The relationship between surgical volume and patient outcomes has been studied extensively since the 1980s. The “volume” variable is often measured in two ways: hospital volume (the amount of surgeries the hospital performs) and surgeon volume (the amount of surgeries each surgeon performs). So, do high-volume hospitals and providers achieve better outcomes? Luft and colleagues first presented this theory in 1980 and proposed that a positive relationship existed between the two variables even after adjusting for hospital variables such as size, teaching status and geographic location.1 Since then, hundreds of studies have been published on the topic examining various surgical procedures as well as nonsurgical care such as trauma, critical care and cancer care. To summarize the existing literature about the relationship between hospital volume and patient outcomes in surgery, Pieper et al. recently conducted a systematic review...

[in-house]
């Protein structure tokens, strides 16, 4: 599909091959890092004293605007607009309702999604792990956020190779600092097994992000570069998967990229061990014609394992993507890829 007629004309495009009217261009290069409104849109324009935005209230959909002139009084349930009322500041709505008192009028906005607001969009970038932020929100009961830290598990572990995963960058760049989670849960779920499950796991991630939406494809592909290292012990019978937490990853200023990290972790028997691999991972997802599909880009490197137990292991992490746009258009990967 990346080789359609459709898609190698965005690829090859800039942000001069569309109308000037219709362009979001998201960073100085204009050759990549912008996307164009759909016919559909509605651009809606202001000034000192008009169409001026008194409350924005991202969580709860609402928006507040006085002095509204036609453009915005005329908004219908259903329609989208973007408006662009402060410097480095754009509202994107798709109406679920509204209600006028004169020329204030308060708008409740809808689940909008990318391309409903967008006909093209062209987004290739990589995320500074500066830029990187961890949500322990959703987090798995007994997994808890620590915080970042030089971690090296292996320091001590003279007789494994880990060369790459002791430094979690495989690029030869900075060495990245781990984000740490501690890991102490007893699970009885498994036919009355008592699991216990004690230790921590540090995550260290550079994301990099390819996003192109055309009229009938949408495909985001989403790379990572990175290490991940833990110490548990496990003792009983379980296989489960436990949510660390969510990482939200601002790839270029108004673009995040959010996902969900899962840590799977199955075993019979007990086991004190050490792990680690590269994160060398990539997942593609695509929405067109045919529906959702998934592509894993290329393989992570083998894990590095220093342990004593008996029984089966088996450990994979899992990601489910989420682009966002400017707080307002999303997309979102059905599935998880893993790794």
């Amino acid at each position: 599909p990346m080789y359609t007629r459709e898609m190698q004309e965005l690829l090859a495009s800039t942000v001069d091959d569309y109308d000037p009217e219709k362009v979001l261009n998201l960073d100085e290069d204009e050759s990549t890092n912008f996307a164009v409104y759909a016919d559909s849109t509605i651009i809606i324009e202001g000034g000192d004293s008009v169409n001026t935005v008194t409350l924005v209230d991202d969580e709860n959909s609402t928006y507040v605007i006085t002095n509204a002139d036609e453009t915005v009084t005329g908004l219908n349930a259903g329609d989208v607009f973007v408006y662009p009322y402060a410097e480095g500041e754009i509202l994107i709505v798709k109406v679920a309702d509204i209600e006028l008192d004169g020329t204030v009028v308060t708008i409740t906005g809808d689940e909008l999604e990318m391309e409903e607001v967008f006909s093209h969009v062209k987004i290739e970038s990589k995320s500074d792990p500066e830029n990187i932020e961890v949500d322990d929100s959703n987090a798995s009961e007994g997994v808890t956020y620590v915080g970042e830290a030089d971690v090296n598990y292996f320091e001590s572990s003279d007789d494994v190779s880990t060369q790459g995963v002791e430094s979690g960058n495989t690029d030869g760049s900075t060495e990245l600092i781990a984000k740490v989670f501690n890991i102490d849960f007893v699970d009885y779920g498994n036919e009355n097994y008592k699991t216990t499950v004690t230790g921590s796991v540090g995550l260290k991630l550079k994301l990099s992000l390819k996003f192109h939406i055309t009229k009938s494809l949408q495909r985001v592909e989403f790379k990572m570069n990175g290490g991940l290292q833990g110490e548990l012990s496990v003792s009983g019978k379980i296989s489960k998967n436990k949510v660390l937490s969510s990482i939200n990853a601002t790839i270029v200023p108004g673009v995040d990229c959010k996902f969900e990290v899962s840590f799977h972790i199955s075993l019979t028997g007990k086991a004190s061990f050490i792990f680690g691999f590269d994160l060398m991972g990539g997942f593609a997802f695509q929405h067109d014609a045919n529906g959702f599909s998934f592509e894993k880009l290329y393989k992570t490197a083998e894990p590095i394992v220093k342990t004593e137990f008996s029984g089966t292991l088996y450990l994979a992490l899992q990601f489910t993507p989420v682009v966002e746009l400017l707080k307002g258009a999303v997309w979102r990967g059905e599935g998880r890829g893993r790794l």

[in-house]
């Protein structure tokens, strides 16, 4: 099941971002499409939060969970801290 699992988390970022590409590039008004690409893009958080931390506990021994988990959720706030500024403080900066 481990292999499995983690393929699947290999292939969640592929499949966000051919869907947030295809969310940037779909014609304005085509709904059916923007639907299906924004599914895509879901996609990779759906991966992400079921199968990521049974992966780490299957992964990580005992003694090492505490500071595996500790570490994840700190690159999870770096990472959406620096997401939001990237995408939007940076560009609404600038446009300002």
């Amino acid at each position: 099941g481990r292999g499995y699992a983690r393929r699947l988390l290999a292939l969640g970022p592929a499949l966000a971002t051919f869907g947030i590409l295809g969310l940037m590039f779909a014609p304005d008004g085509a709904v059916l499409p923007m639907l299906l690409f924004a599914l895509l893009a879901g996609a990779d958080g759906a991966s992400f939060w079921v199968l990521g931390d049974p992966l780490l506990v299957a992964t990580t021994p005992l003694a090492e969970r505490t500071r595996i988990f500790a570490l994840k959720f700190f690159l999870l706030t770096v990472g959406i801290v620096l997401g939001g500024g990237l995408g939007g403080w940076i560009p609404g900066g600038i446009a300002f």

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Policy Matters| October 2015
The Volume-Outcomes Relationship in Surgery: So Much Research, So Few Answers
ASA Monitor October 2015, Vol. 79, 10–12.
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Nicholas M. Halzack, Thomas R. Miller; The Volume-Outcomes Relationship in Surgery: So Much Research, So Few Answers. ASA Monitor 2015; 79:10–12
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